A 42-yr old female had been diagnosed with Fibromyalgia/Undifferentiated Connective Tissue Disease (UCTD) 18 months before. The pain from the fibromyalgia was all over her body, from skin sensitivity to deep muscular and bone pain that would be in several different locations simultaneously. The fibromyalgia brought severe fatigue, causing her to sleep all day and keeping her out of work. She also had daily anxiety and depression, which would cause panic attacks, increase her heart rate, and bring on debilitating fear. These episodes of anxiety caused an “exponential” increase in her pain.  Previous to our treatments, the patient had been seen by pain specialists, receiving different combinations of pain medications. She had also been on a variety of anti-depressants to help her moods. However, she had felt no relief from her pain and anxiety, nor a difference in her exhaustion. Her daily pain, anxiety, and exhaustion levels were between 6-10 out of 10.


In Chinese Medicine, fibromyalgia is system-wide imbalance, meaning that many meridians are affected. Because of this, I began broad with my treatments (treating many things at once), then became more specific as her system became more balanced.

There are several kinds of protocol treatments for such system-wide ailments. All treatments have been designed to both calm and build her system. The protocol that I found most useful was created by Dr. Richard Tan, a Master’s Master Acupuncturist (as I call him). Depending on her presenting symptoms the day of our appointments, I would either treat her energetic deficiencies (exhaustion and depression), or her excess energy (pain and anxiety). Points for both were along her Triple Heater meridian (TH3 & TH10), and her Gall Bladder (GB34 & GB41). If I focused on deficiency, I would do Kidney points (KI3 & KI10), while excess would be Liver (LR3 & LR8).

As the treatments became more specific, I relied on ST36 and SP21 to build chi, nourish the body, and LR3 and LI4 to treat stagnation (which in acupuncture is a cause of pain).

After the first several treatments, she felt a small decrease in pain (down to about 4-8:10) and a slight increase in energy. However, these shifts would only last 2-3 days, before receding back to the normal levels. After 3 months of weekly treatments, these decreases in pain lasted the entire week between treatments, and pain levels decreased to 3-4:10. Consequently with this decrease in pain, the patient felt better, emotionally and physically. The anxiety and depression also began to lessen during those first several treatments, as she felt more consistently happy and noticed fewer and fewer panic attacks. By the third month, she had her first moment without anxiety. By the fifth month, she experienced short periods without pain for the first time in years.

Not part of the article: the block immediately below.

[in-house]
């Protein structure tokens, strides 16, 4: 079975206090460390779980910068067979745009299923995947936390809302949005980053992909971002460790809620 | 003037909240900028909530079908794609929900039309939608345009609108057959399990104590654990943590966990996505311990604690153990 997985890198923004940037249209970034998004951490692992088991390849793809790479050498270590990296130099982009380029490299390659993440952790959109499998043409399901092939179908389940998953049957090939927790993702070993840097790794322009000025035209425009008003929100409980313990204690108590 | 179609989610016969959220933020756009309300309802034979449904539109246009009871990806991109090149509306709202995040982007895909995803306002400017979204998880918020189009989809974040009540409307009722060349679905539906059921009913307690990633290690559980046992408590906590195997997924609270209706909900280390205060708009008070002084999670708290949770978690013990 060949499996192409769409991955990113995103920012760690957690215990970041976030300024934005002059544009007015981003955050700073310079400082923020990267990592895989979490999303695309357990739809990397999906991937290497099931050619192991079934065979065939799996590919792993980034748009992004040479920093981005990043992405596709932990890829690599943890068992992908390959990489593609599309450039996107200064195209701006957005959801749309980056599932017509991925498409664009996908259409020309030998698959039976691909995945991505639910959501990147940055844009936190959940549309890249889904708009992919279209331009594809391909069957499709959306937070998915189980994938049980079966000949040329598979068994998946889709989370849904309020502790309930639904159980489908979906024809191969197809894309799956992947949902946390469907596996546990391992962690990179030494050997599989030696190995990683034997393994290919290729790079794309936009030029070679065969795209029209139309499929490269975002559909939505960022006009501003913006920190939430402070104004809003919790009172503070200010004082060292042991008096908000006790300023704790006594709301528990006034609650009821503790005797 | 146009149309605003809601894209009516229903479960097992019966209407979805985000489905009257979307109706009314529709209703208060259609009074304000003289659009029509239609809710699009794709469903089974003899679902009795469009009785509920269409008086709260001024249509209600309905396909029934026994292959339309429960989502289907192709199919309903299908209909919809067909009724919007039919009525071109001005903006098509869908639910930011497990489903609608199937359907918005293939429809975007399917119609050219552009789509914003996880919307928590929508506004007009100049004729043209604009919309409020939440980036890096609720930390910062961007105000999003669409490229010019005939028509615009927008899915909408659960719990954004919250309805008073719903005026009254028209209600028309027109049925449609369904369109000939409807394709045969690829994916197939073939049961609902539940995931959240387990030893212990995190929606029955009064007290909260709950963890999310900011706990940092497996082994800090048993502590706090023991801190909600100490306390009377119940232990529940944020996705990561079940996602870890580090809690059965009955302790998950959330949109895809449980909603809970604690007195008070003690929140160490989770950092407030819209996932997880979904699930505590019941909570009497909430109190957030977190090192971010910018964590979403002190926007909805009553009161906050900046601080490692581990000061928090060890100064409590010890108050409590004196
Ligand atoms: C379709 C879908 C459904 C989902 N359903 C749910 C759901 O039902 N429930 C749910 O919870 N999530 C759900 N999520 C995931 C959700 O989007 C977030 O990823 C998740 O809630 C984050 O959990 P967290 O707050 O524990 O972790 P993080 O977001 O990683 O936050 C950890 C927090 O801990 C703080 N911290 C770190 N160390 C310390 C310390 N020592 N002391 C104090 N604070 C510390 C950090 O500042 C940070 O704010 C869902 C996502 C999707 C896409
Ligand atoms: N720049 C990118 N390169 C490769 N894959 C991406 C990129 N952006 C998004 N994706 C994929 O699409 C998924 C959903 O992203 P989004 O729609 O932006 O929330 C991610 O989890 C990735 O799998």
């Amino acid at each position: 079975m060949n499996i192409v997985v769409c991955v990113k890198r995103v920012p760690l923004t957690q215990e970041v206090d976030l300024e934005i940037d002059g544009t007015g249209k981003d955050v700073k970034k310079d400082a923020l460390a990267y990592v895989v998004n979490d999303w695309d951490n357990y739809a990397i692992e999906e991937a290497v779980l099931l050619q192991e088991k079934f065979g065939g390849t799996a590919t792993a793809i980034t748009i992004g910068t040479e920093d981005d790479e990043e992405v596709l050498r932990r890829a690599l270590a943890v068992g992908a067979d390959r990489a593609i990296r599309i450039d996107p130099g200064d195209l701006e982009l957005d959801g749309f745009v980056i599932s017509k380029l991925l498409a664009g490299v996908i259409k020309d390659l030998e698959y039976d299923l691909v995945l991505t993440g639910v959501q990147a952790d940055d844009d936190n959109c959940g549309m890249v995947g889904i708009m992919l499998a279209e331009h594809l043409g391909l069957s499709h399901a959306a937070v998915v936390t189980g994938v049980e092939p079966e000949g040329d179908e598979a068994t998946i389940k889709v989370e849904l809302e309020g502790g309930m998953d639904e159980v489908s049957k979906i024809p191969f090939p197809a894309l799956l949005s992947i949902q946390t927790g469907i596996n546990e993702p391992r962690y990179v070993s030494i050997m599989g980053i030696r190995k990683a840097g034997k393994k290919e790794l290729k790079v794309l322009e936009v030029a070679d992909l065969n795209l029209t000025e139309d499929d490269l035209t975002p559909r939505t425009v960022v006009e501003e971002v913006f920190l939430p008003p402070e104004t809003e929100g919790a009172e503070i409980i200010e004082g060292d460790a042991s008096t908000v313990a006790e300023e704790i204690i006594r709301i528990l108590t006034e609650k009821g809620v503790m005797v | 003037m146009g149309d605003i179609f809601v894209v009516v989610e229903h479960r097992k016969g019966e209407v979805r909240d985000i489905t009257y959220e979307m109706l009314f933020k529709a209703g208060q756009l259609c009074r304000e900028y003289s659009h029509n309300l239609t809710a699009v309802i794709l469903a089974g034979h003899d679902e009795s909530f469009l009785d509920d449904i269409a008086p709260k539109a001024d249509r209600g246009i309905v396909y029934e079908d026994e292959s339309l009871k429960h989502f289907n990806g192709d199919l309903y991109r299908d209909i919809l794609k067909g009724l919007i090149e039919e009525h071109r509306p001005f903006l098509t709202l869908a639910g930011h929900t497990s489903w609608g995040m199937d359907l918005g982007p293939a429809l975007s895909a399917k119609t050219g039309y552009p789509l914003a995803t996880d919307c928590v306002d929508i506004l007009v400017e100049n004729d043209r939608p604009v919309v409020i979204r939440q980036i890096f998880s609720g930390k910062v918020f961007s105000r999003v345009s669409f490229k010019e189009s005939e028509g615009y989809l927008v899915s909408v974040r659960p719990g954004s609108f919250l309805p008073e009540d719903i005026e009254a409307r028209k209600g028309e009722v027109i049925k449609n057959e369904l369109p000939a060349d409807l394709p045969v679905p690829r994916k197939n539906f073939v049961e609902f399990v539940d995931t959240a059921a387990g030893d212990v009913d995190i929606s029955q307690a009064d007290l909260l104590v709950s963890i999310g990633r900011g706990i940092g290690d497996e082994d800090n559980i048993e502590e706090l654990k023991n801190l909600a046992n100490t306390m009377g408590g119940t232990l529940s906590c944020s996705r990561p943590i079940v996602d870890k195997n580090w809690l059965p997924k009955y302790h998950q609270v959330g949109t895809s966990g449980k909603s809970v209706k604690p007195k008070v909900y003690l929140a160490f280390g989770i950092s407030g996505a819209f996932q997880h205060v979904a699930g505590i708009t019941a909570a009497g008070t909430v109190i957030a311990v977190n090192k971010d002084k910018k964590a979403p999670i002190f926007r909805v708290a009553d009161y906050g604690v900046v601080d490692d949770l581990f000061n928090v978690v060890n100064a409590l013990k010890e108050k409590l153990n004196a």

Simultaneous to the acupuncture, the patient began to improve her diet. A body in balance strives to find ways to stay in balance. She consulted nutritionists and read books on health. She also made other lifestyle changes to better care for herself. She saw the benefit of not always pushing through her pain. In short, she began to allow herself to rest and recuperate.

After 8 months her pain had decreased to 0-2. Her fatigue, while still present, was not nearly as debilitating. Likewise, her anxiety was nearly non-existent, as felt in higher spirit than she had since she was a child.

I continued to see this patient for the better part of 18 months. We began to spread out treatments to monthly tune-ups for a while. (Fortunately, the patient had great insurance, which covered acupuncture for her pain. She never would have had the financial means to pay for treatment otherwise. I am grateful that more and more insurances are providing coverage to their clients.) She had to pause her treatments due to changes in her personal life. She has ambitions on returning to treatment, because her dance with the fibromyalgia and anxiety continue. The difference with her physical, mental, and spiritual being now as compared with before is that she feels more confident and peaceful with her abilities to deal with her pain. And for that alone, she is “grateful beyond words.”

Regarding this patient’s example, you may ask whether it was the acupuncture or the medications that so dramatically improved her health? I say that it was both. The proof for me that acupuncture was a significant factor in her healing regimen was in the difference I saw and she felt from the beginning of an acupuncture treatment to the end. Often she came in to my office, nearly crying in pain and she would leave breathing much more easily and feeling much better. Also, her pulses shifted significantly during the treatments, which for acupuncturists is a significant and valid diagnostic barometer of a treatment’s effectiveness.